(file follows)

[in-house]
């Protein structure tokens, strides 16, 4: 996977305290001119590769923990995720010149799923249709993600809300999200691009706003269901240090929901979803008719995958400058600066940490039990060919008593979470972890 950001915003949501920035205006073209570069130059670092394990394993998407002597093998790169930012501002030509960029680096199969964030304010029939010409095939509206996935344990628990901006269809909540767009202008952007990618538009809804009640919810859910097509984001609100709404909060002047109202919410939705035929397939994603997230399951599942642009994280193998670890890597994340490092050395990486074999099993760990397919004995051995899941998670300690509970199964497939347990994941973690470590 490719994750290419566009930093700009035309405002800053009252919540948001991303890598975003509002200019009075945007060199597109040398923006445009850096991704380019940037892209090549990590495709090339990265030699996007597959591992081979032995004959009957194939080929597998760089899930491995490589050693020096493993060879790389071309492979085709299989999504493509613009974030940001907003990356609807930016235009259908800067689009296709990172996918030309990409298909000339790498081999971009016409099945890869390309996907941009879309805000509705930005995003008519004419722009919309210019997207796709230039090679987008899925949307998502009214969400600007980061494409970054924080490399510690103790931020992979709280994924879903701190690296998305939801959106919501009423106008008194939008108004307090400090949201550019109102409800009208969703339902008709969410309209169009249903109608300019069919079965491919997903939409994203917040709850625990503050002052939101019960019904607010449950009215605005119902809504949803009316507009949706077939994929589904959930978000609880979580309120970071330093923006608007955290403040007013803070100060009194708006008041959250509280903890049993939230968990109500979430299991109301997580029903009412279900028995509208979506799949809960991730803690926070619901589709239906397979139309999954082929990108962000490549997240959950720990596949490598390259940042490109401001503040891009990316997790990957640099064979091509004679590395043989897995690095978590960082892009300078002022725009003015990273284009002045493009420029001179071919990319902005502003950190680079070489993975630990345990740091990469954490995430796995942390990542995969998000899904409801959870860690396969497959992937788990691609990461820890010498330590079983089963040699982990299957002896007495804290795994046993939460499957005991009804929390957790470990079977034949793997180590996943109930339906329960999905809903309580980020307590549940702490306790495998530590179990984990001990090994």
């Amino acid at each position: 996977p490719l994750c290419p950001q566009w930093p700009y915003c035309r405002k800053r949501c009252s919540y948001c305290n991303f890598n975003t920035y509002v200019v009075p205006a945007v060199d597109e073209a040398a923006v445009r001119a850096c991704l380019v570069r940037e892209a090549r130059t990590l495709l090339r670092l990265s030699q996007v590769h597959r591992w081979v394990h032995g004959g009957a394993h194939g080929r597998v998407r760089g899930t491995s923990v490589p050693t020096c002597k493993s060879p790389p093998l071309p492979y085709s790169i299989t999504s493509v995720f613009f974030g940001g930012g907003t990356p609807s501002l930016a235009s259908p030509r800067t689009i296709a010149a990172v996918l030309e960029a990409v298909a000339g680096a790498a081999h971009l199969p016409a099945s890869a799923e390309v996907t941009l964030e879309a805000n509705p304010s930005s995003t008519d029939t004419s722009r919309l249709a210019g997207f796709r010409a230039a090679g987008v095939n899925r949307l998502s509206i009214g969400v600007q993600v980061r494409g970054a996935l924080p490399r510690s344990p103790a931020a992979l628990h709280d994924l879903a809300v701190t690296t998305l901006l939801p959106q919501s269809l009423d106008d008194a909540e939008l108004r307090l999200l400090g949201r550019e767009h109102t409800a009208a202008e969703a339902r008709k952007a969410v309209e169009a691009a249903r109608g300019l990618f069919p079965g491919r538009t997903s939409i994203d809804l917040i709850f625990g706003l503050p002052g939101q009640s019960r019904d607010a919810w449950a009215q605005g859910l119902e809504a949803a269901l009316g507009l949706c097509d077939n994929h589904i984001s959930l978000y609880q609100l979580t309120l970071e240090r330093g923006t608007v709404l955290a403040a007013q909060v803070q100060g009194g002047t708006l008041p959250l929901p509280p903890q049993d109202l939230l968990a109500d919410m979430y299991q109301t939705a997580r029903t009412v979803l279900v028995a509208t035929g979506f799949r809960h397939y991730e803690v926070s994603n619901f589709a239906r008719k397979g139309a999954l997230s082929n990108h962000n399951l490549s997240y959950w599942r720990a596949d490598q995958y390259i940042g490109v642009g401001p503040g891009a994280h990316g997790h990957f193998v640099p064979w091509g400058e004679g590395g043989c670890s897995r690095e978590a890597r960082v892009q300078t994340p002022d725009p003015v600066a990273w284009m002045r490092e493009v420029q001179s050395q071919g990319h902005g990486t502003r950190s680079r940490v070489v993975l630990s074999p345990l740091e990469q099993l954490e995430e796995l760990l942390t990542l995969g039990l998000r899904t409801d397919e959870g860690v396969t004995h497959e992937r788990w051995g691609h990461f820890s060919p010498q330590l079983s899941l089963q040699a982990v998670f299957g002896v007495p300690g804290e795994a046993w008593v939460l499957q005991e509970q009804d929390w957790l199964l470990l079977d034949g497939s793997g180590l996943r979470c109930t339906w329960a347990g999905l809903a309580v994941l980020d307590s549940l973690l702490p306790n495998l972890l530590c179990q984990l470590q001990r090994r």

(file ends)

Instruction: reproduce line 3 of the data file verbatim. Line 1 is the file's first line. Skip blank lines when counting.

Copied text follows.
């Amino acid at each position: 996977p490719l994750c290419p950001q566009w930093p700009y915003c035309r405002k800053r949501c009252s919540y948001c305290n991303f890598n975003t920035y509002v200019v009075p205006a945007v060199d597109e073209a040398a923006v445009r001119a850096c991704l380019v570069r940037e892209a090549r130059t990590l495709l090339r670092l990265s030699q996007v590769h597959r591992w081979v394990h032995g004959g009957a394993h194939g080929r597998v998407r760089g899930t491995s923990v490589p050693t020096c002597k493993s060879p790389p093998l071309p492979y085709s790169i299989t999504s493509v995720f613009f974030g940001g930012g907003t990356p609807s501002l930016a235009s259908p030509r800067t689009i296709a010149a990172v996918l030309e960029a990409v298909a000339g680096a790498a081999h971009l199969p016409a099945s890869a799923e390309v996907t941009l964030e879309a805000n509705p304010s930005s995003t008519d029939t004419s722009r919309l249709a210019g997207f796709r010409a230039a090679g987008v095939n899925r949307l998502s509206i009214g969400v600007q993600v980061r494409g970054a996935l924080p490399r510690s344990p103790a931020a992979l628990h709280d994924l879903a809300v701190t690296t998305l901006l939801p959106q919501s269809l009423d106008d008194a909540e939008l108004r307090l999200l400090g949201r550019e767009h109102t409800a009208a202008e969703a339902r008709k952007a969410v309209e169009a691009a249903r109608g300019l990618f069919p079965g491919r538009t997903s939409i994203d809804l917040i709850f625990g706003l503050p002052g939101q009640s019960r019904d607010a919810w449950a009215q605005g859910l119902e809504a949803a269901l009316g507009l949706c097509d077939n994929h589904i984001s959930l978000y609880q609100l979580t309120l970071e240090r330093g923006t608007v709404l955290a403040a007013q909060v803070q100060g009194g002047t708006l008041p959250l929901p509280p903890q049993d109202l939230l968990a109500d919410m979430y299991q109301t939705a997580r029903t009412v979803l279900v028995a509208t035929g979506f799949r809960h397939y991730e803690v926070s994603n619901f589709a239906r008719k397979g139309a999954l997230s082929n990108h962000n399951l490549s997240y959950w599942r720990a596949d490598q995958y390259i940042g490109v642009g401001p503040g891009a994280h990316g997790h990957f193998v640099p064979w091509g400058e004679g590395g043989c670890s897995r690095e978590a890597r960082v892009q300078t994340p002022d725009p003015v600066a990273w284009m002045r490092e493009v420029q001179s050395q071919g990319h902005g990486t502003r950190s680079r940490v070489v993975l630990s074999p345990l740091e990469q099993l954490e995430e796995l760990l942390t990542l995969g039990l998000r899904t409801d397919e959870g860690v396969t004995h497959e992937r788990w051995g691609h990461f820890s060919p010498q330590l079983s899941l089963q040699a982990v998670f299957g002896v007495p300690g804290e795994a046993w008593v939460l499957q005991e509970q009804d929390w957790l199964l470990l079977d034949g497939s793997g180590l996943r979470c109930t339906w329960a347990g999905l809903a309580v994941l980020d307590s549940l973690l702490p306790n495998l972890l530590c179990q984990l470590q001990r090994r």